jump to navigation

Irene August 31, 2011

Posted by indigobunting in Uncategorized.
trackback

The rain began on Saturday, during the fireworks that ended the day’s celebration of the town’s 250th anniversary of its charter. I was exhausted from all the activities—historical exhibits, vendors, a parade, a barbecue—so I didn’t attend the fireworks. I stepped onto my porch and watched the rain while the sky lit up in the distance and the fireworks boomed.

It didn’t stop raining for a long time.

I was more prepared than usual for a storm. We’d lost power twice last week, once for nearly 24 hours. I had drinking water galore in the basement and backup batteries. This time I filled my bathtub with water, as well as several huge buckets, so I could at least flush when the power went out.

On Sunday, I obsessed. Sometimes I turned on the TV. More often, I kept an eye on Facebook (after a several-hour fear-of-losing-power hiatus, that is) as people posted the horrifying scenes happening near them, not far from me.

The small river behind my own house—the word river always seems like overkill*—kept rising. My next-door neighbor Lynda and I made trips out back to check its progress. It soon left its banks and began to engulf her swing set. You know—my favorite swing set.

Our backyards are steep, which makes them not incredibly wonderful or spacious as backyards, but that steepness gave us hope that maybe the river wouldn’t take our slate-wall porches.

The water kept rising.

Worried, we decided to walk down the street to the rail-trail bridge over the river. When we saw what was happening to our neighbors several houses down, we knew we were the lucky ones. We stood on the bridge briefly to look up- and downstream. The water raged.

We didn’t walk far enough to realize that the next street down was its own river.

We walked home. We talked to the neighbors. Martha was first to offer the most obvious Parts West solution to our immediate worries: Let’s have a potluck.

We bid farewell to the rising water, now perilously close to my porch, and headed across the street to the Heights.

Martha made a roast beef and fried green tomatoes and eggplant. The rest of us grabbed what we had on hand, and, as always, somehow there was more delicious food there than could possibly be consumed by all of us—us that night being this little corner of Parts West that includes Martha and Thom and Emily and Dorothy and Laura and Chris and Eugenia and Lynda and Rich and Lorrie and Jade and Greg and Daniela and an Indigo Bunting and her Tim.

Yes, there was drinking.

Among my offerings was a peach pie, minus two slices. I’d bought it the day before at the fund-raising pie sale. Tim and I had narrowed our choice to two pies with good-looking crusts. He leaned toward the apple, I toward the peach (apple being higher risk in my book). Tim, feeling it a no-lose situation, gave in. On Sunday we dug into it, topped it with ice cream.

Dorothy brought a pie too. I mentioned mine, and she asked how I liked it. Good thing I gave it the praise it deserved because it turns out she was its maker. She also made the one we left behind. That night, we got to try her apple pie after all. Mmmmmm.

For a few moments, after dark, it stopped raining. Then it started again.

It was probably around 9:00 when we left. I had a flashlight. Lynda and Tim and I headed straight to our backyards, stopping only briefly to let the birdseed-eating skunk scamper away.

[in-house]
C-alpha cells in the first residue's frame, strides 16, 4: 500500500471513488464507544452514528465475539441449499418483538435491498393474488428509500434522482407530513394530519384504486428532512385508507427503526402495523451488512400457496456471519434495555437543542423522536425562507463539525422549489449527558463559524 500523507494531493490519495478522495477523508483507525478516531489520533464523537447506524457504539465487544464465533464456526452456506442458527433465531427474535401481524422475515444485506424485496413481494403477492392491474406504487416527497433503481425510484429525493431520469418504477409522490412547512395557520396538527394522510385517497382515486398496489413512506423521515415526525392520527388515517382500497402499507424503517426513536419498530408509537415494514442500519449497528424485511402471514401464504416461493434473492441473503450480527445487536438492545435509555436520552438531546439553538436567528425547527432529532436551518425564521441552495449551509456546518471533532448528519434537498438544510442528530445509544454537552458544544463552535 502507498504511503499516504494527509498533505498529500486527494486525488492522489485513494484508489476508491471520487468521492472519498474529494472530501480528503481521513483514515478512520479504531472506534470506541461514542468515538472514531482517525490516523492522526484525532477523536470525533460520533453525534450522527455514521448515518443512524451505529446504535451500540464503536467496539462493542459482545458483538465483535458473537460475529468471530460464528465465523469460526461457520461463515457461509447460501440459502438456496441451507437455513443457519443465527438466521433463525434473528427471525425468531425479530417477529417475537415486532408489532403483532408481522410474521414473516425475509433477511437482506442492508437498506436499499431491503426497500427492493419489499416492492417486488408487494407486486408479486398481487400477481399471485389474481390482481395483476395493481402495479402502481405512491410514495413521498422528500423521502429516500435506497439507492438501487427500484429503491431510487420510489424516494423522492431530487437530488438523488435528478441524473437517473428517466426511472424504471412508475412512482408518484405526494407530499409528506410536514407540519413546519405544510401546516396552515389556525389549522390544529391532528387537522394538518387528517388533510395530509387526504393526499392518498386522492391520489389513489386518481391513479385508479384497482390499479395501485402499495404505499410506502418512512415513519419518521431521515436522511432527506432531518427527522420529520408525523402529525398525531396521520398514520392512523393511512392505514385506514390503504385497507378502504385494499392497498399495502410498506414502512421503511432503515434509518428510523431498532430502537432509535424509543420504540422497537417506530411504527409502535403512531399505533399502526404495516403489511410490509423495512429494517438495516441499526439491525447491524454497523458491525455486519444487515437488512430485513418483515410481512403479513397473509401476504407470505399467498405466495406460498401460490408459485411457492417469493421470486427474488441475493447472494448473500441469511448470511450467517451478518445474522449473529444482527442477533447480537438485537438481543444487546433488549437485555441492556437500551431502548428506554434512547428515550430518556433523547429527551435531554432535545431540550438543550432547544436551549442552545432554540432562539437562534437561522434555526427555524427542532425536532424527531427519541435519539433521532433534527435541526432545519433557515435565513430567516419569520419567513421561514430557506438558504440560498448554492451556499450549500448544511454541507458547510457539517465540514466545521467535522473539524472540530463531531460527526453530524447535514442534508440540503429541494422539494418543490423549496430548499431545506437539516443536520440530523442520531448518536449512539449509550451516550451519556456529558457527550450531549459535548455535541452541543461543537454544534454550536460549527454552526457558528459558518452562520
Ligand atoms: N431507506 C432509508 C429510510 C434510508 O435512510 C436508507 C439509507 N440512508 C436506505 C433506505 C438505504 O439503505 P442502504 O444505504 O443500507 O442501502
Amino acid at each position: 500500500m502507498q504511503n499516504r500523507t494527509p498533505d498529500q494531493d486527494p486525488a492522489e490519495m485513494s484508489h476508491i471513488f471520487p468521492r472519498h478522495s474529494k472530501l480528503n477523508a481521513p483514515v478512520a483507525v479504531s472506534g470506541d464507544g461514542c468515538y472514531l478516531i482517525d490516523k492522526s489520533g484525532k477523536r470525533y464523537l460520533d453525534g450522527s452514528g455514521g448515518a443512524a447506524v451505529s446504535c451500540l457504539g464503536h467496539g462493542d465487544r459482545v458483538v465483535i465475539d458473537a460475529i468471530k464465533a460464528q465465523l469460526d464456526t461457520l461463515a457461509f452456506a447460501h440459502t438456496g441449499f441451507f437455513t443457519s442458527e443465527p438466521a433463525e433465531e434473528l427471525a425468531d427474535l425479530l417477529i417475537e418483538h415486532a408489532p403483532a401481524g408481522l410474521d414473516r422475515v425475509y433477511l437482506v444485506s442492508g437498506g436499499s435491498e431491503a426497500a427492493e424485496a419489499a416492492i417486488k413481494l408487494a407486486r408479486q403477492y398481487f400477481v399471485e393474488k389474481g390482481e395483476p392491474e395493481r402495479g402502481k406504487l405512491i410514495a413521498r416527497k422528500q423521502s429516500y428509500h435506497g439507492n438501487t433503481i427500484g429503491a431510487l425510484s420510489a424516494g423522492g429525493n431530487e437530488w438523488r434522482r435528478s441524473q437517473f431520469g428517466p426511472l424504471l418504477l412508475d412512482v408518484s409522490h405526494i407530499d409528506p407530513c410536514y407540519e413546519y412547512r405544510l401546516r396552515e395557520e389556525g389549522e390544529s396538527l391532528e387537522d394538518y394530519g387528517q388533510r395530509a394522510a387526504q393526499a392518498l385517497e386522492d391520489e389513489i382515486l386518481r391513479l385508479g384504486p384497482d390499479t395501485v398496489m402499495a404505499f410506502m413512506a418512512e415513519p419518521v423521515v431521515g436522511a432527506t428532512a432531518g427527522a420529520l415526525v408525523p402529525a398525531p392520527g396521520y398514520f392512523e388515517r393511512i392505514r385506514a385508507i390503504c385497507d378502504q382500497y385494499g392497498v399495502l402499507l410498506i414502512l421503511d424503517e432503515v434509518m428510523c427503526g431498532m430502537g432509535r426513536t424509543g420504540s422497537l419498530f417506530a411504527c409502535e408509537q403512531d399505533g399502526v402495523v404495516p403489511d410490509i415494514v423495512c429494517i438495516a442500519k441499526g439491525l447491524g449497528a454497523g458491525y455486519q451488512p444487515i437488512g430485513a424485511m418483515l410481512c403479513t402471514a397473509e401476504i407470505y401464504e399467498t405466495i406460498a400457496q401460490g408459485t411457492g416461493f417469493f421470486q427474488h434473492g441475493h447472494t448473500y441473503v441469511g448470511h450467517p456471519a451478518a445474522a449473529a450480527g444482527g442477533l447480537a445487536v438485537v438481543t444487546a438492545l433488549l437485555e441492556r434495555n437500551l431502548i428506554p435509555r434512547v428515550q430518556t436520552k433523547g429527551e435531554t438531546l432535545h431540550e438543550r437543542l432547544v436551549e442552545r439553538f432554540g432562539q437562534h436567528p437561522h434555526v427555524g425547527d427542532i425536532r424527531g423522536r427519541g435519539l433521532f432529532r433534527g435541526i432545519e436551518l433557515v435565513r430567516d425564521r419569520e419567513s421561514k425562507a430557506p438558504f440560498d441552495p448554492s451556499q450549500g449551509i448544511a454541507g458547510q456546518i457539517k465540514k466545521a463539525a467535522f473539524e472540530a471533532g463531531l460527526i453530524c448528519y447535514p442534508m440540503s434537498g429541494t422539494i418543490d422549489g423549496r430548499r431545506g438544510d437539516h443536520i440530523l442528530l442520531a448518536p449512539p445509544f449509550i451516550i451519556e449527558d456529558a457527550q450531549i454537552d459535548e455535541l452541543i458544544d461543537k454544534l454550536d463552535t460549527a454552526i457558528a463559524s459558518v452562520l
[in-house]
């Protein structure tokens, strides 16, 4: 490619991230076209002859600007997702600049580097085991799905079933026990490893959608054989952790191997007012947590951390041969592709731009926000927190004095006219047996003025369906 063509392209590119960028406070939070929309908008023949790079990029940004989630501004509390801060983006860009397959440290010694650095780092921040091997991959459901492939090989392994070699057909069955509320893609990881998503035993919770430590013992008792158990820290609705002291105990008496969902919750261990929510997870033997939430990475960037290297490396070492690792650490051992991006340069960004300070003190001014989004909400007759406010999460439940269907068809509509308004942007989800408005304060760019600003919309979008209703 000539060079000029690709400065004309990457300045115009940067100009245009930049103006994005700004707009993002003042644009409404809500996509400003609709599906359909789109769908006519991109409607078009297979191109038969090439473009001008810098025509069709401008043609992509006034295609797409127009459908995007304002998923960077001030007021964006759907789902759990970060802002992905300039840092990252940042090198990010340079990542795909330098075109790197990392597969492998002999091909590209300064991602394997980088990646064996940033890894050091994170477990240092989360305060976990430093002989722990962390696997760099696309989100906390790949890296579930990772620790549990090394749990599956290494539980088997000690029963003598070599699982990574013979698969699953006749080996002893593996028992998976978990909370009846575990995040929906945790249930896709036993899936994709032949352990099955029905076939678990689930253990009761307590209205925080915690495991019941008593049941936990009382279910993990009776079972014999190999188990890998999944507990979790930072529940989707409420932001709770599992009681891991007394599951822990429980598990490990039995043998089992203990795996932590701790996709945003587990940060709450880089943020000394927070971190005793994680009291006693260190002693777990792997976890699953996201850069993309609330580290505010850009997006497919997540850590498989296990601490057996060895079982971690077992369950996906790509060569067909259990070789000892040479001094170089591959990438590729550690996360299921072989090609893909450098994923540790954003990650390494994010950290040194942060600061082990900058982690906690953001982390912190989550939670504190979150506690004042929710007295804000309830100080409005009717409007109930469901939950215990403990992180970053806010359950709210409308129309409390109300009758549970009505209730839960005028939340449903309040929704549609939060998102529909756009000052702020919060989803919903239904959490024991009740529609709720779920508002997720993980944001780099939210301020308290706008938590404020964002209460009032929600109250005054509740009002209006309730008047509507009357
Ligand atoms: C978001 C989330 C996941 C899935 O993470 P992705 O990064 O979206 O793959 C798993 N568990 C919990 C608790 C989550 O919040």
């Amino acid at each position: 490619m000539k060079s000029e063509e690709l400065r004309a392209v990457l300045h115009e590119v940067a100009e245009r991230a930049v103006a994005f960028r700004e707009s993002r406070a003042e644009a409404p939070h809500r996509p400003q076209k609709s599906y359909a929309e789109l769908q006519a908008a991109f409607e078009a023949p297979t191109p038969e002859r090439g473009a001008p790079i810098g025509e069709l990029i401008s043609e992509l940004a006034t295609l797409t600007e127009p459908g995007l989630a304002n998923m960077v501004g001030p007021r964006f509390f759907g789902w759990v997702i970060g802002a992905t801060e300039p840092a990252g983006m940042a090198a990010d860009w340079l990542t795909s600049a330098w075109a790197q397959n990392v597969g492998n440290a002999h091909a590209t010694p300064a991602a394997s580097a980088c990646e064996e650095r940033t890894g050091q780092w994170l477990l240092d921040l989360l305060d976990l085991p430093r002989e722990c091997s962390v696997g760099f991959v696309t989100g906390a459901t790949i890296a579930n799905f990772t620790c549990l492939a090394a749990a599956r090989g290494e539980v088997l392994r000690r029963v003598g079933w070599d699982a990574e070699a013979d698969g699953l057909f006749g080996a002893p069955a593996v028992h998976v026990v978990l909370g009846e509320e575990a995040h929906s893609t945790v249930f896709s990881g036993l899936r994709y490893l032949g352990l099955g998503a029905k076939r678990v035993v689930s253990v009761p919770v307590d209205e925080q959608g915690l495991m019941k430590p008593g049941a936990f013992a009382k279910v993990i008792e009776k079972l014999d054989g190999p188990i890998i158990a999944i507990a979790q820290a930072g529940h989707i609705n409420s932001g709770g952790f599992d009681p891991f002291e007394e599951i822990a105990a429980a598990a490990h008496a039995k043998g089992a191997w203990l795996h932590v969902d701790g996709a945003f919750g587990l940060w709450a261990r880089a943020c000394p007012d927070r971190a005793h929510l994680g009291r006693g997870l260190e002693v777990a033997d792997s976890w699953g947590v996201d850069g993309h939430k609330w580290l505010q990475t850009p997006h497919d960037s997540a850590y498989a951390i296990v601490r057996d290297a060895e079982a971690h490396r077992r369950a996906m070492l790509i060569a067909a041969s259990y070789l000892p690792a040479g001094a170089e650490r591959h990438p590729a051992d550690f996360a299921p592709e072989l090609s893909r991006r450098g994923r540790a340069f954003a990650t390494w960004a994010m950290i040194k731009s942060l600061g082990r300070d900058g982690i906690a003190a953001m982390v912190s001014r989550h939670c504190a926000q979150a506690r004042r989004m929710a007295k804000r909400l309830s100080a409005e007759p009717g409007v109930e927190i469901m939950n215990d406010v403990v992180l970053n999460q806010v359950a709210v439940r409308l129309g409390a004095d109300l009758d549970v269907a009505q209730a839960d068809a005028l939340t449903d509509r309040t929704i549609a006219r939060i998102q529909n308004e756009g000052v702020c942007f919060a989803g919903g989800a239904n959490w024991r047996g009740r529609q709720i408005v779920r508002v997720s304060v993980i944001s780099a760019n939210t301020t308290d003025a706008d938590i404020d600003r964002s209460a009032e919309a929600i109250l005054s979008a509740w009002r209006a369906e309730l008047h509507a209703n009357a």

We aimed aimed our beam of light downhill. The water was lower than the swings. The river had crested. We were probably going to be OK.

And we are. There’s a bit of debris and mud in the backyard. Not for a second have we stopped understanding or appreciating our good fortune. By now, you too have probably seen the footage of the worst of Vermont. Locally, I’ve seen things I’ve never seen before, never thought possible, hope to never see again.

Our power—which was off for two hours Friday because of one downed tree—never went off.

Still, I’m afraid to dump the water just yet.

 
*No pun intended as I was writing. But there it is.

Comments»

1. Bridgett - August 31, 2011

Potluck is how we handle crises here, too. There’s something about eating meat from Travis’ smoker and my cucumber onion salad and Cicely’s lemon meringue and so on and so on, in the midst of worries and woes about cleaning out the fridge or having to check on the parents or wondering how to get that tree limb off the high tension electric wires. Stop and eat. Then think.

2. helen - August 31, 2011

I feel like I’m living in a bubble… I haven’t heard, until now, anything about the situation in Vermont (all the attention here seemed to be focused on New York). I am, of course, glad you’re OK, but not glad to hear about others’ situations.

Why is apple pie higher risk than peach pie?

3. Mali - September 1, 2011

I’m glad you’re okay. Another friend has just moved to Vermont, and put a photo on Facebook of a raging torrent, with the caption “Hi. I’m usually a field.” I’m glad all my Vermont friends escaped damage.

Not to mention getting two pies for the price of one!

4. Marie - September 1, 2011

I love your posts…allows me feel like I am part of Parts West and less homesick for my second home. Glad all is getting back to normal.

5. Jenny - September 19, 2011

Gosh darn it! When you write about food, I drool. I know this isn’t the focus of the post, but it became the focus when I read it. Glad you’re safe.


Leave a Reply

Fill in your details below or click an icon to log in:

WordPress.com Logo

You are commenting using your WordPress.com account. Log Out /  Change )

Twitter picture

You are commenting using your Twitter account. Log Out /  Change )

Facebook photo

You are commenting using your Facebook account. Log Out /  Change )

Connecting to %s

%d bloggers like this: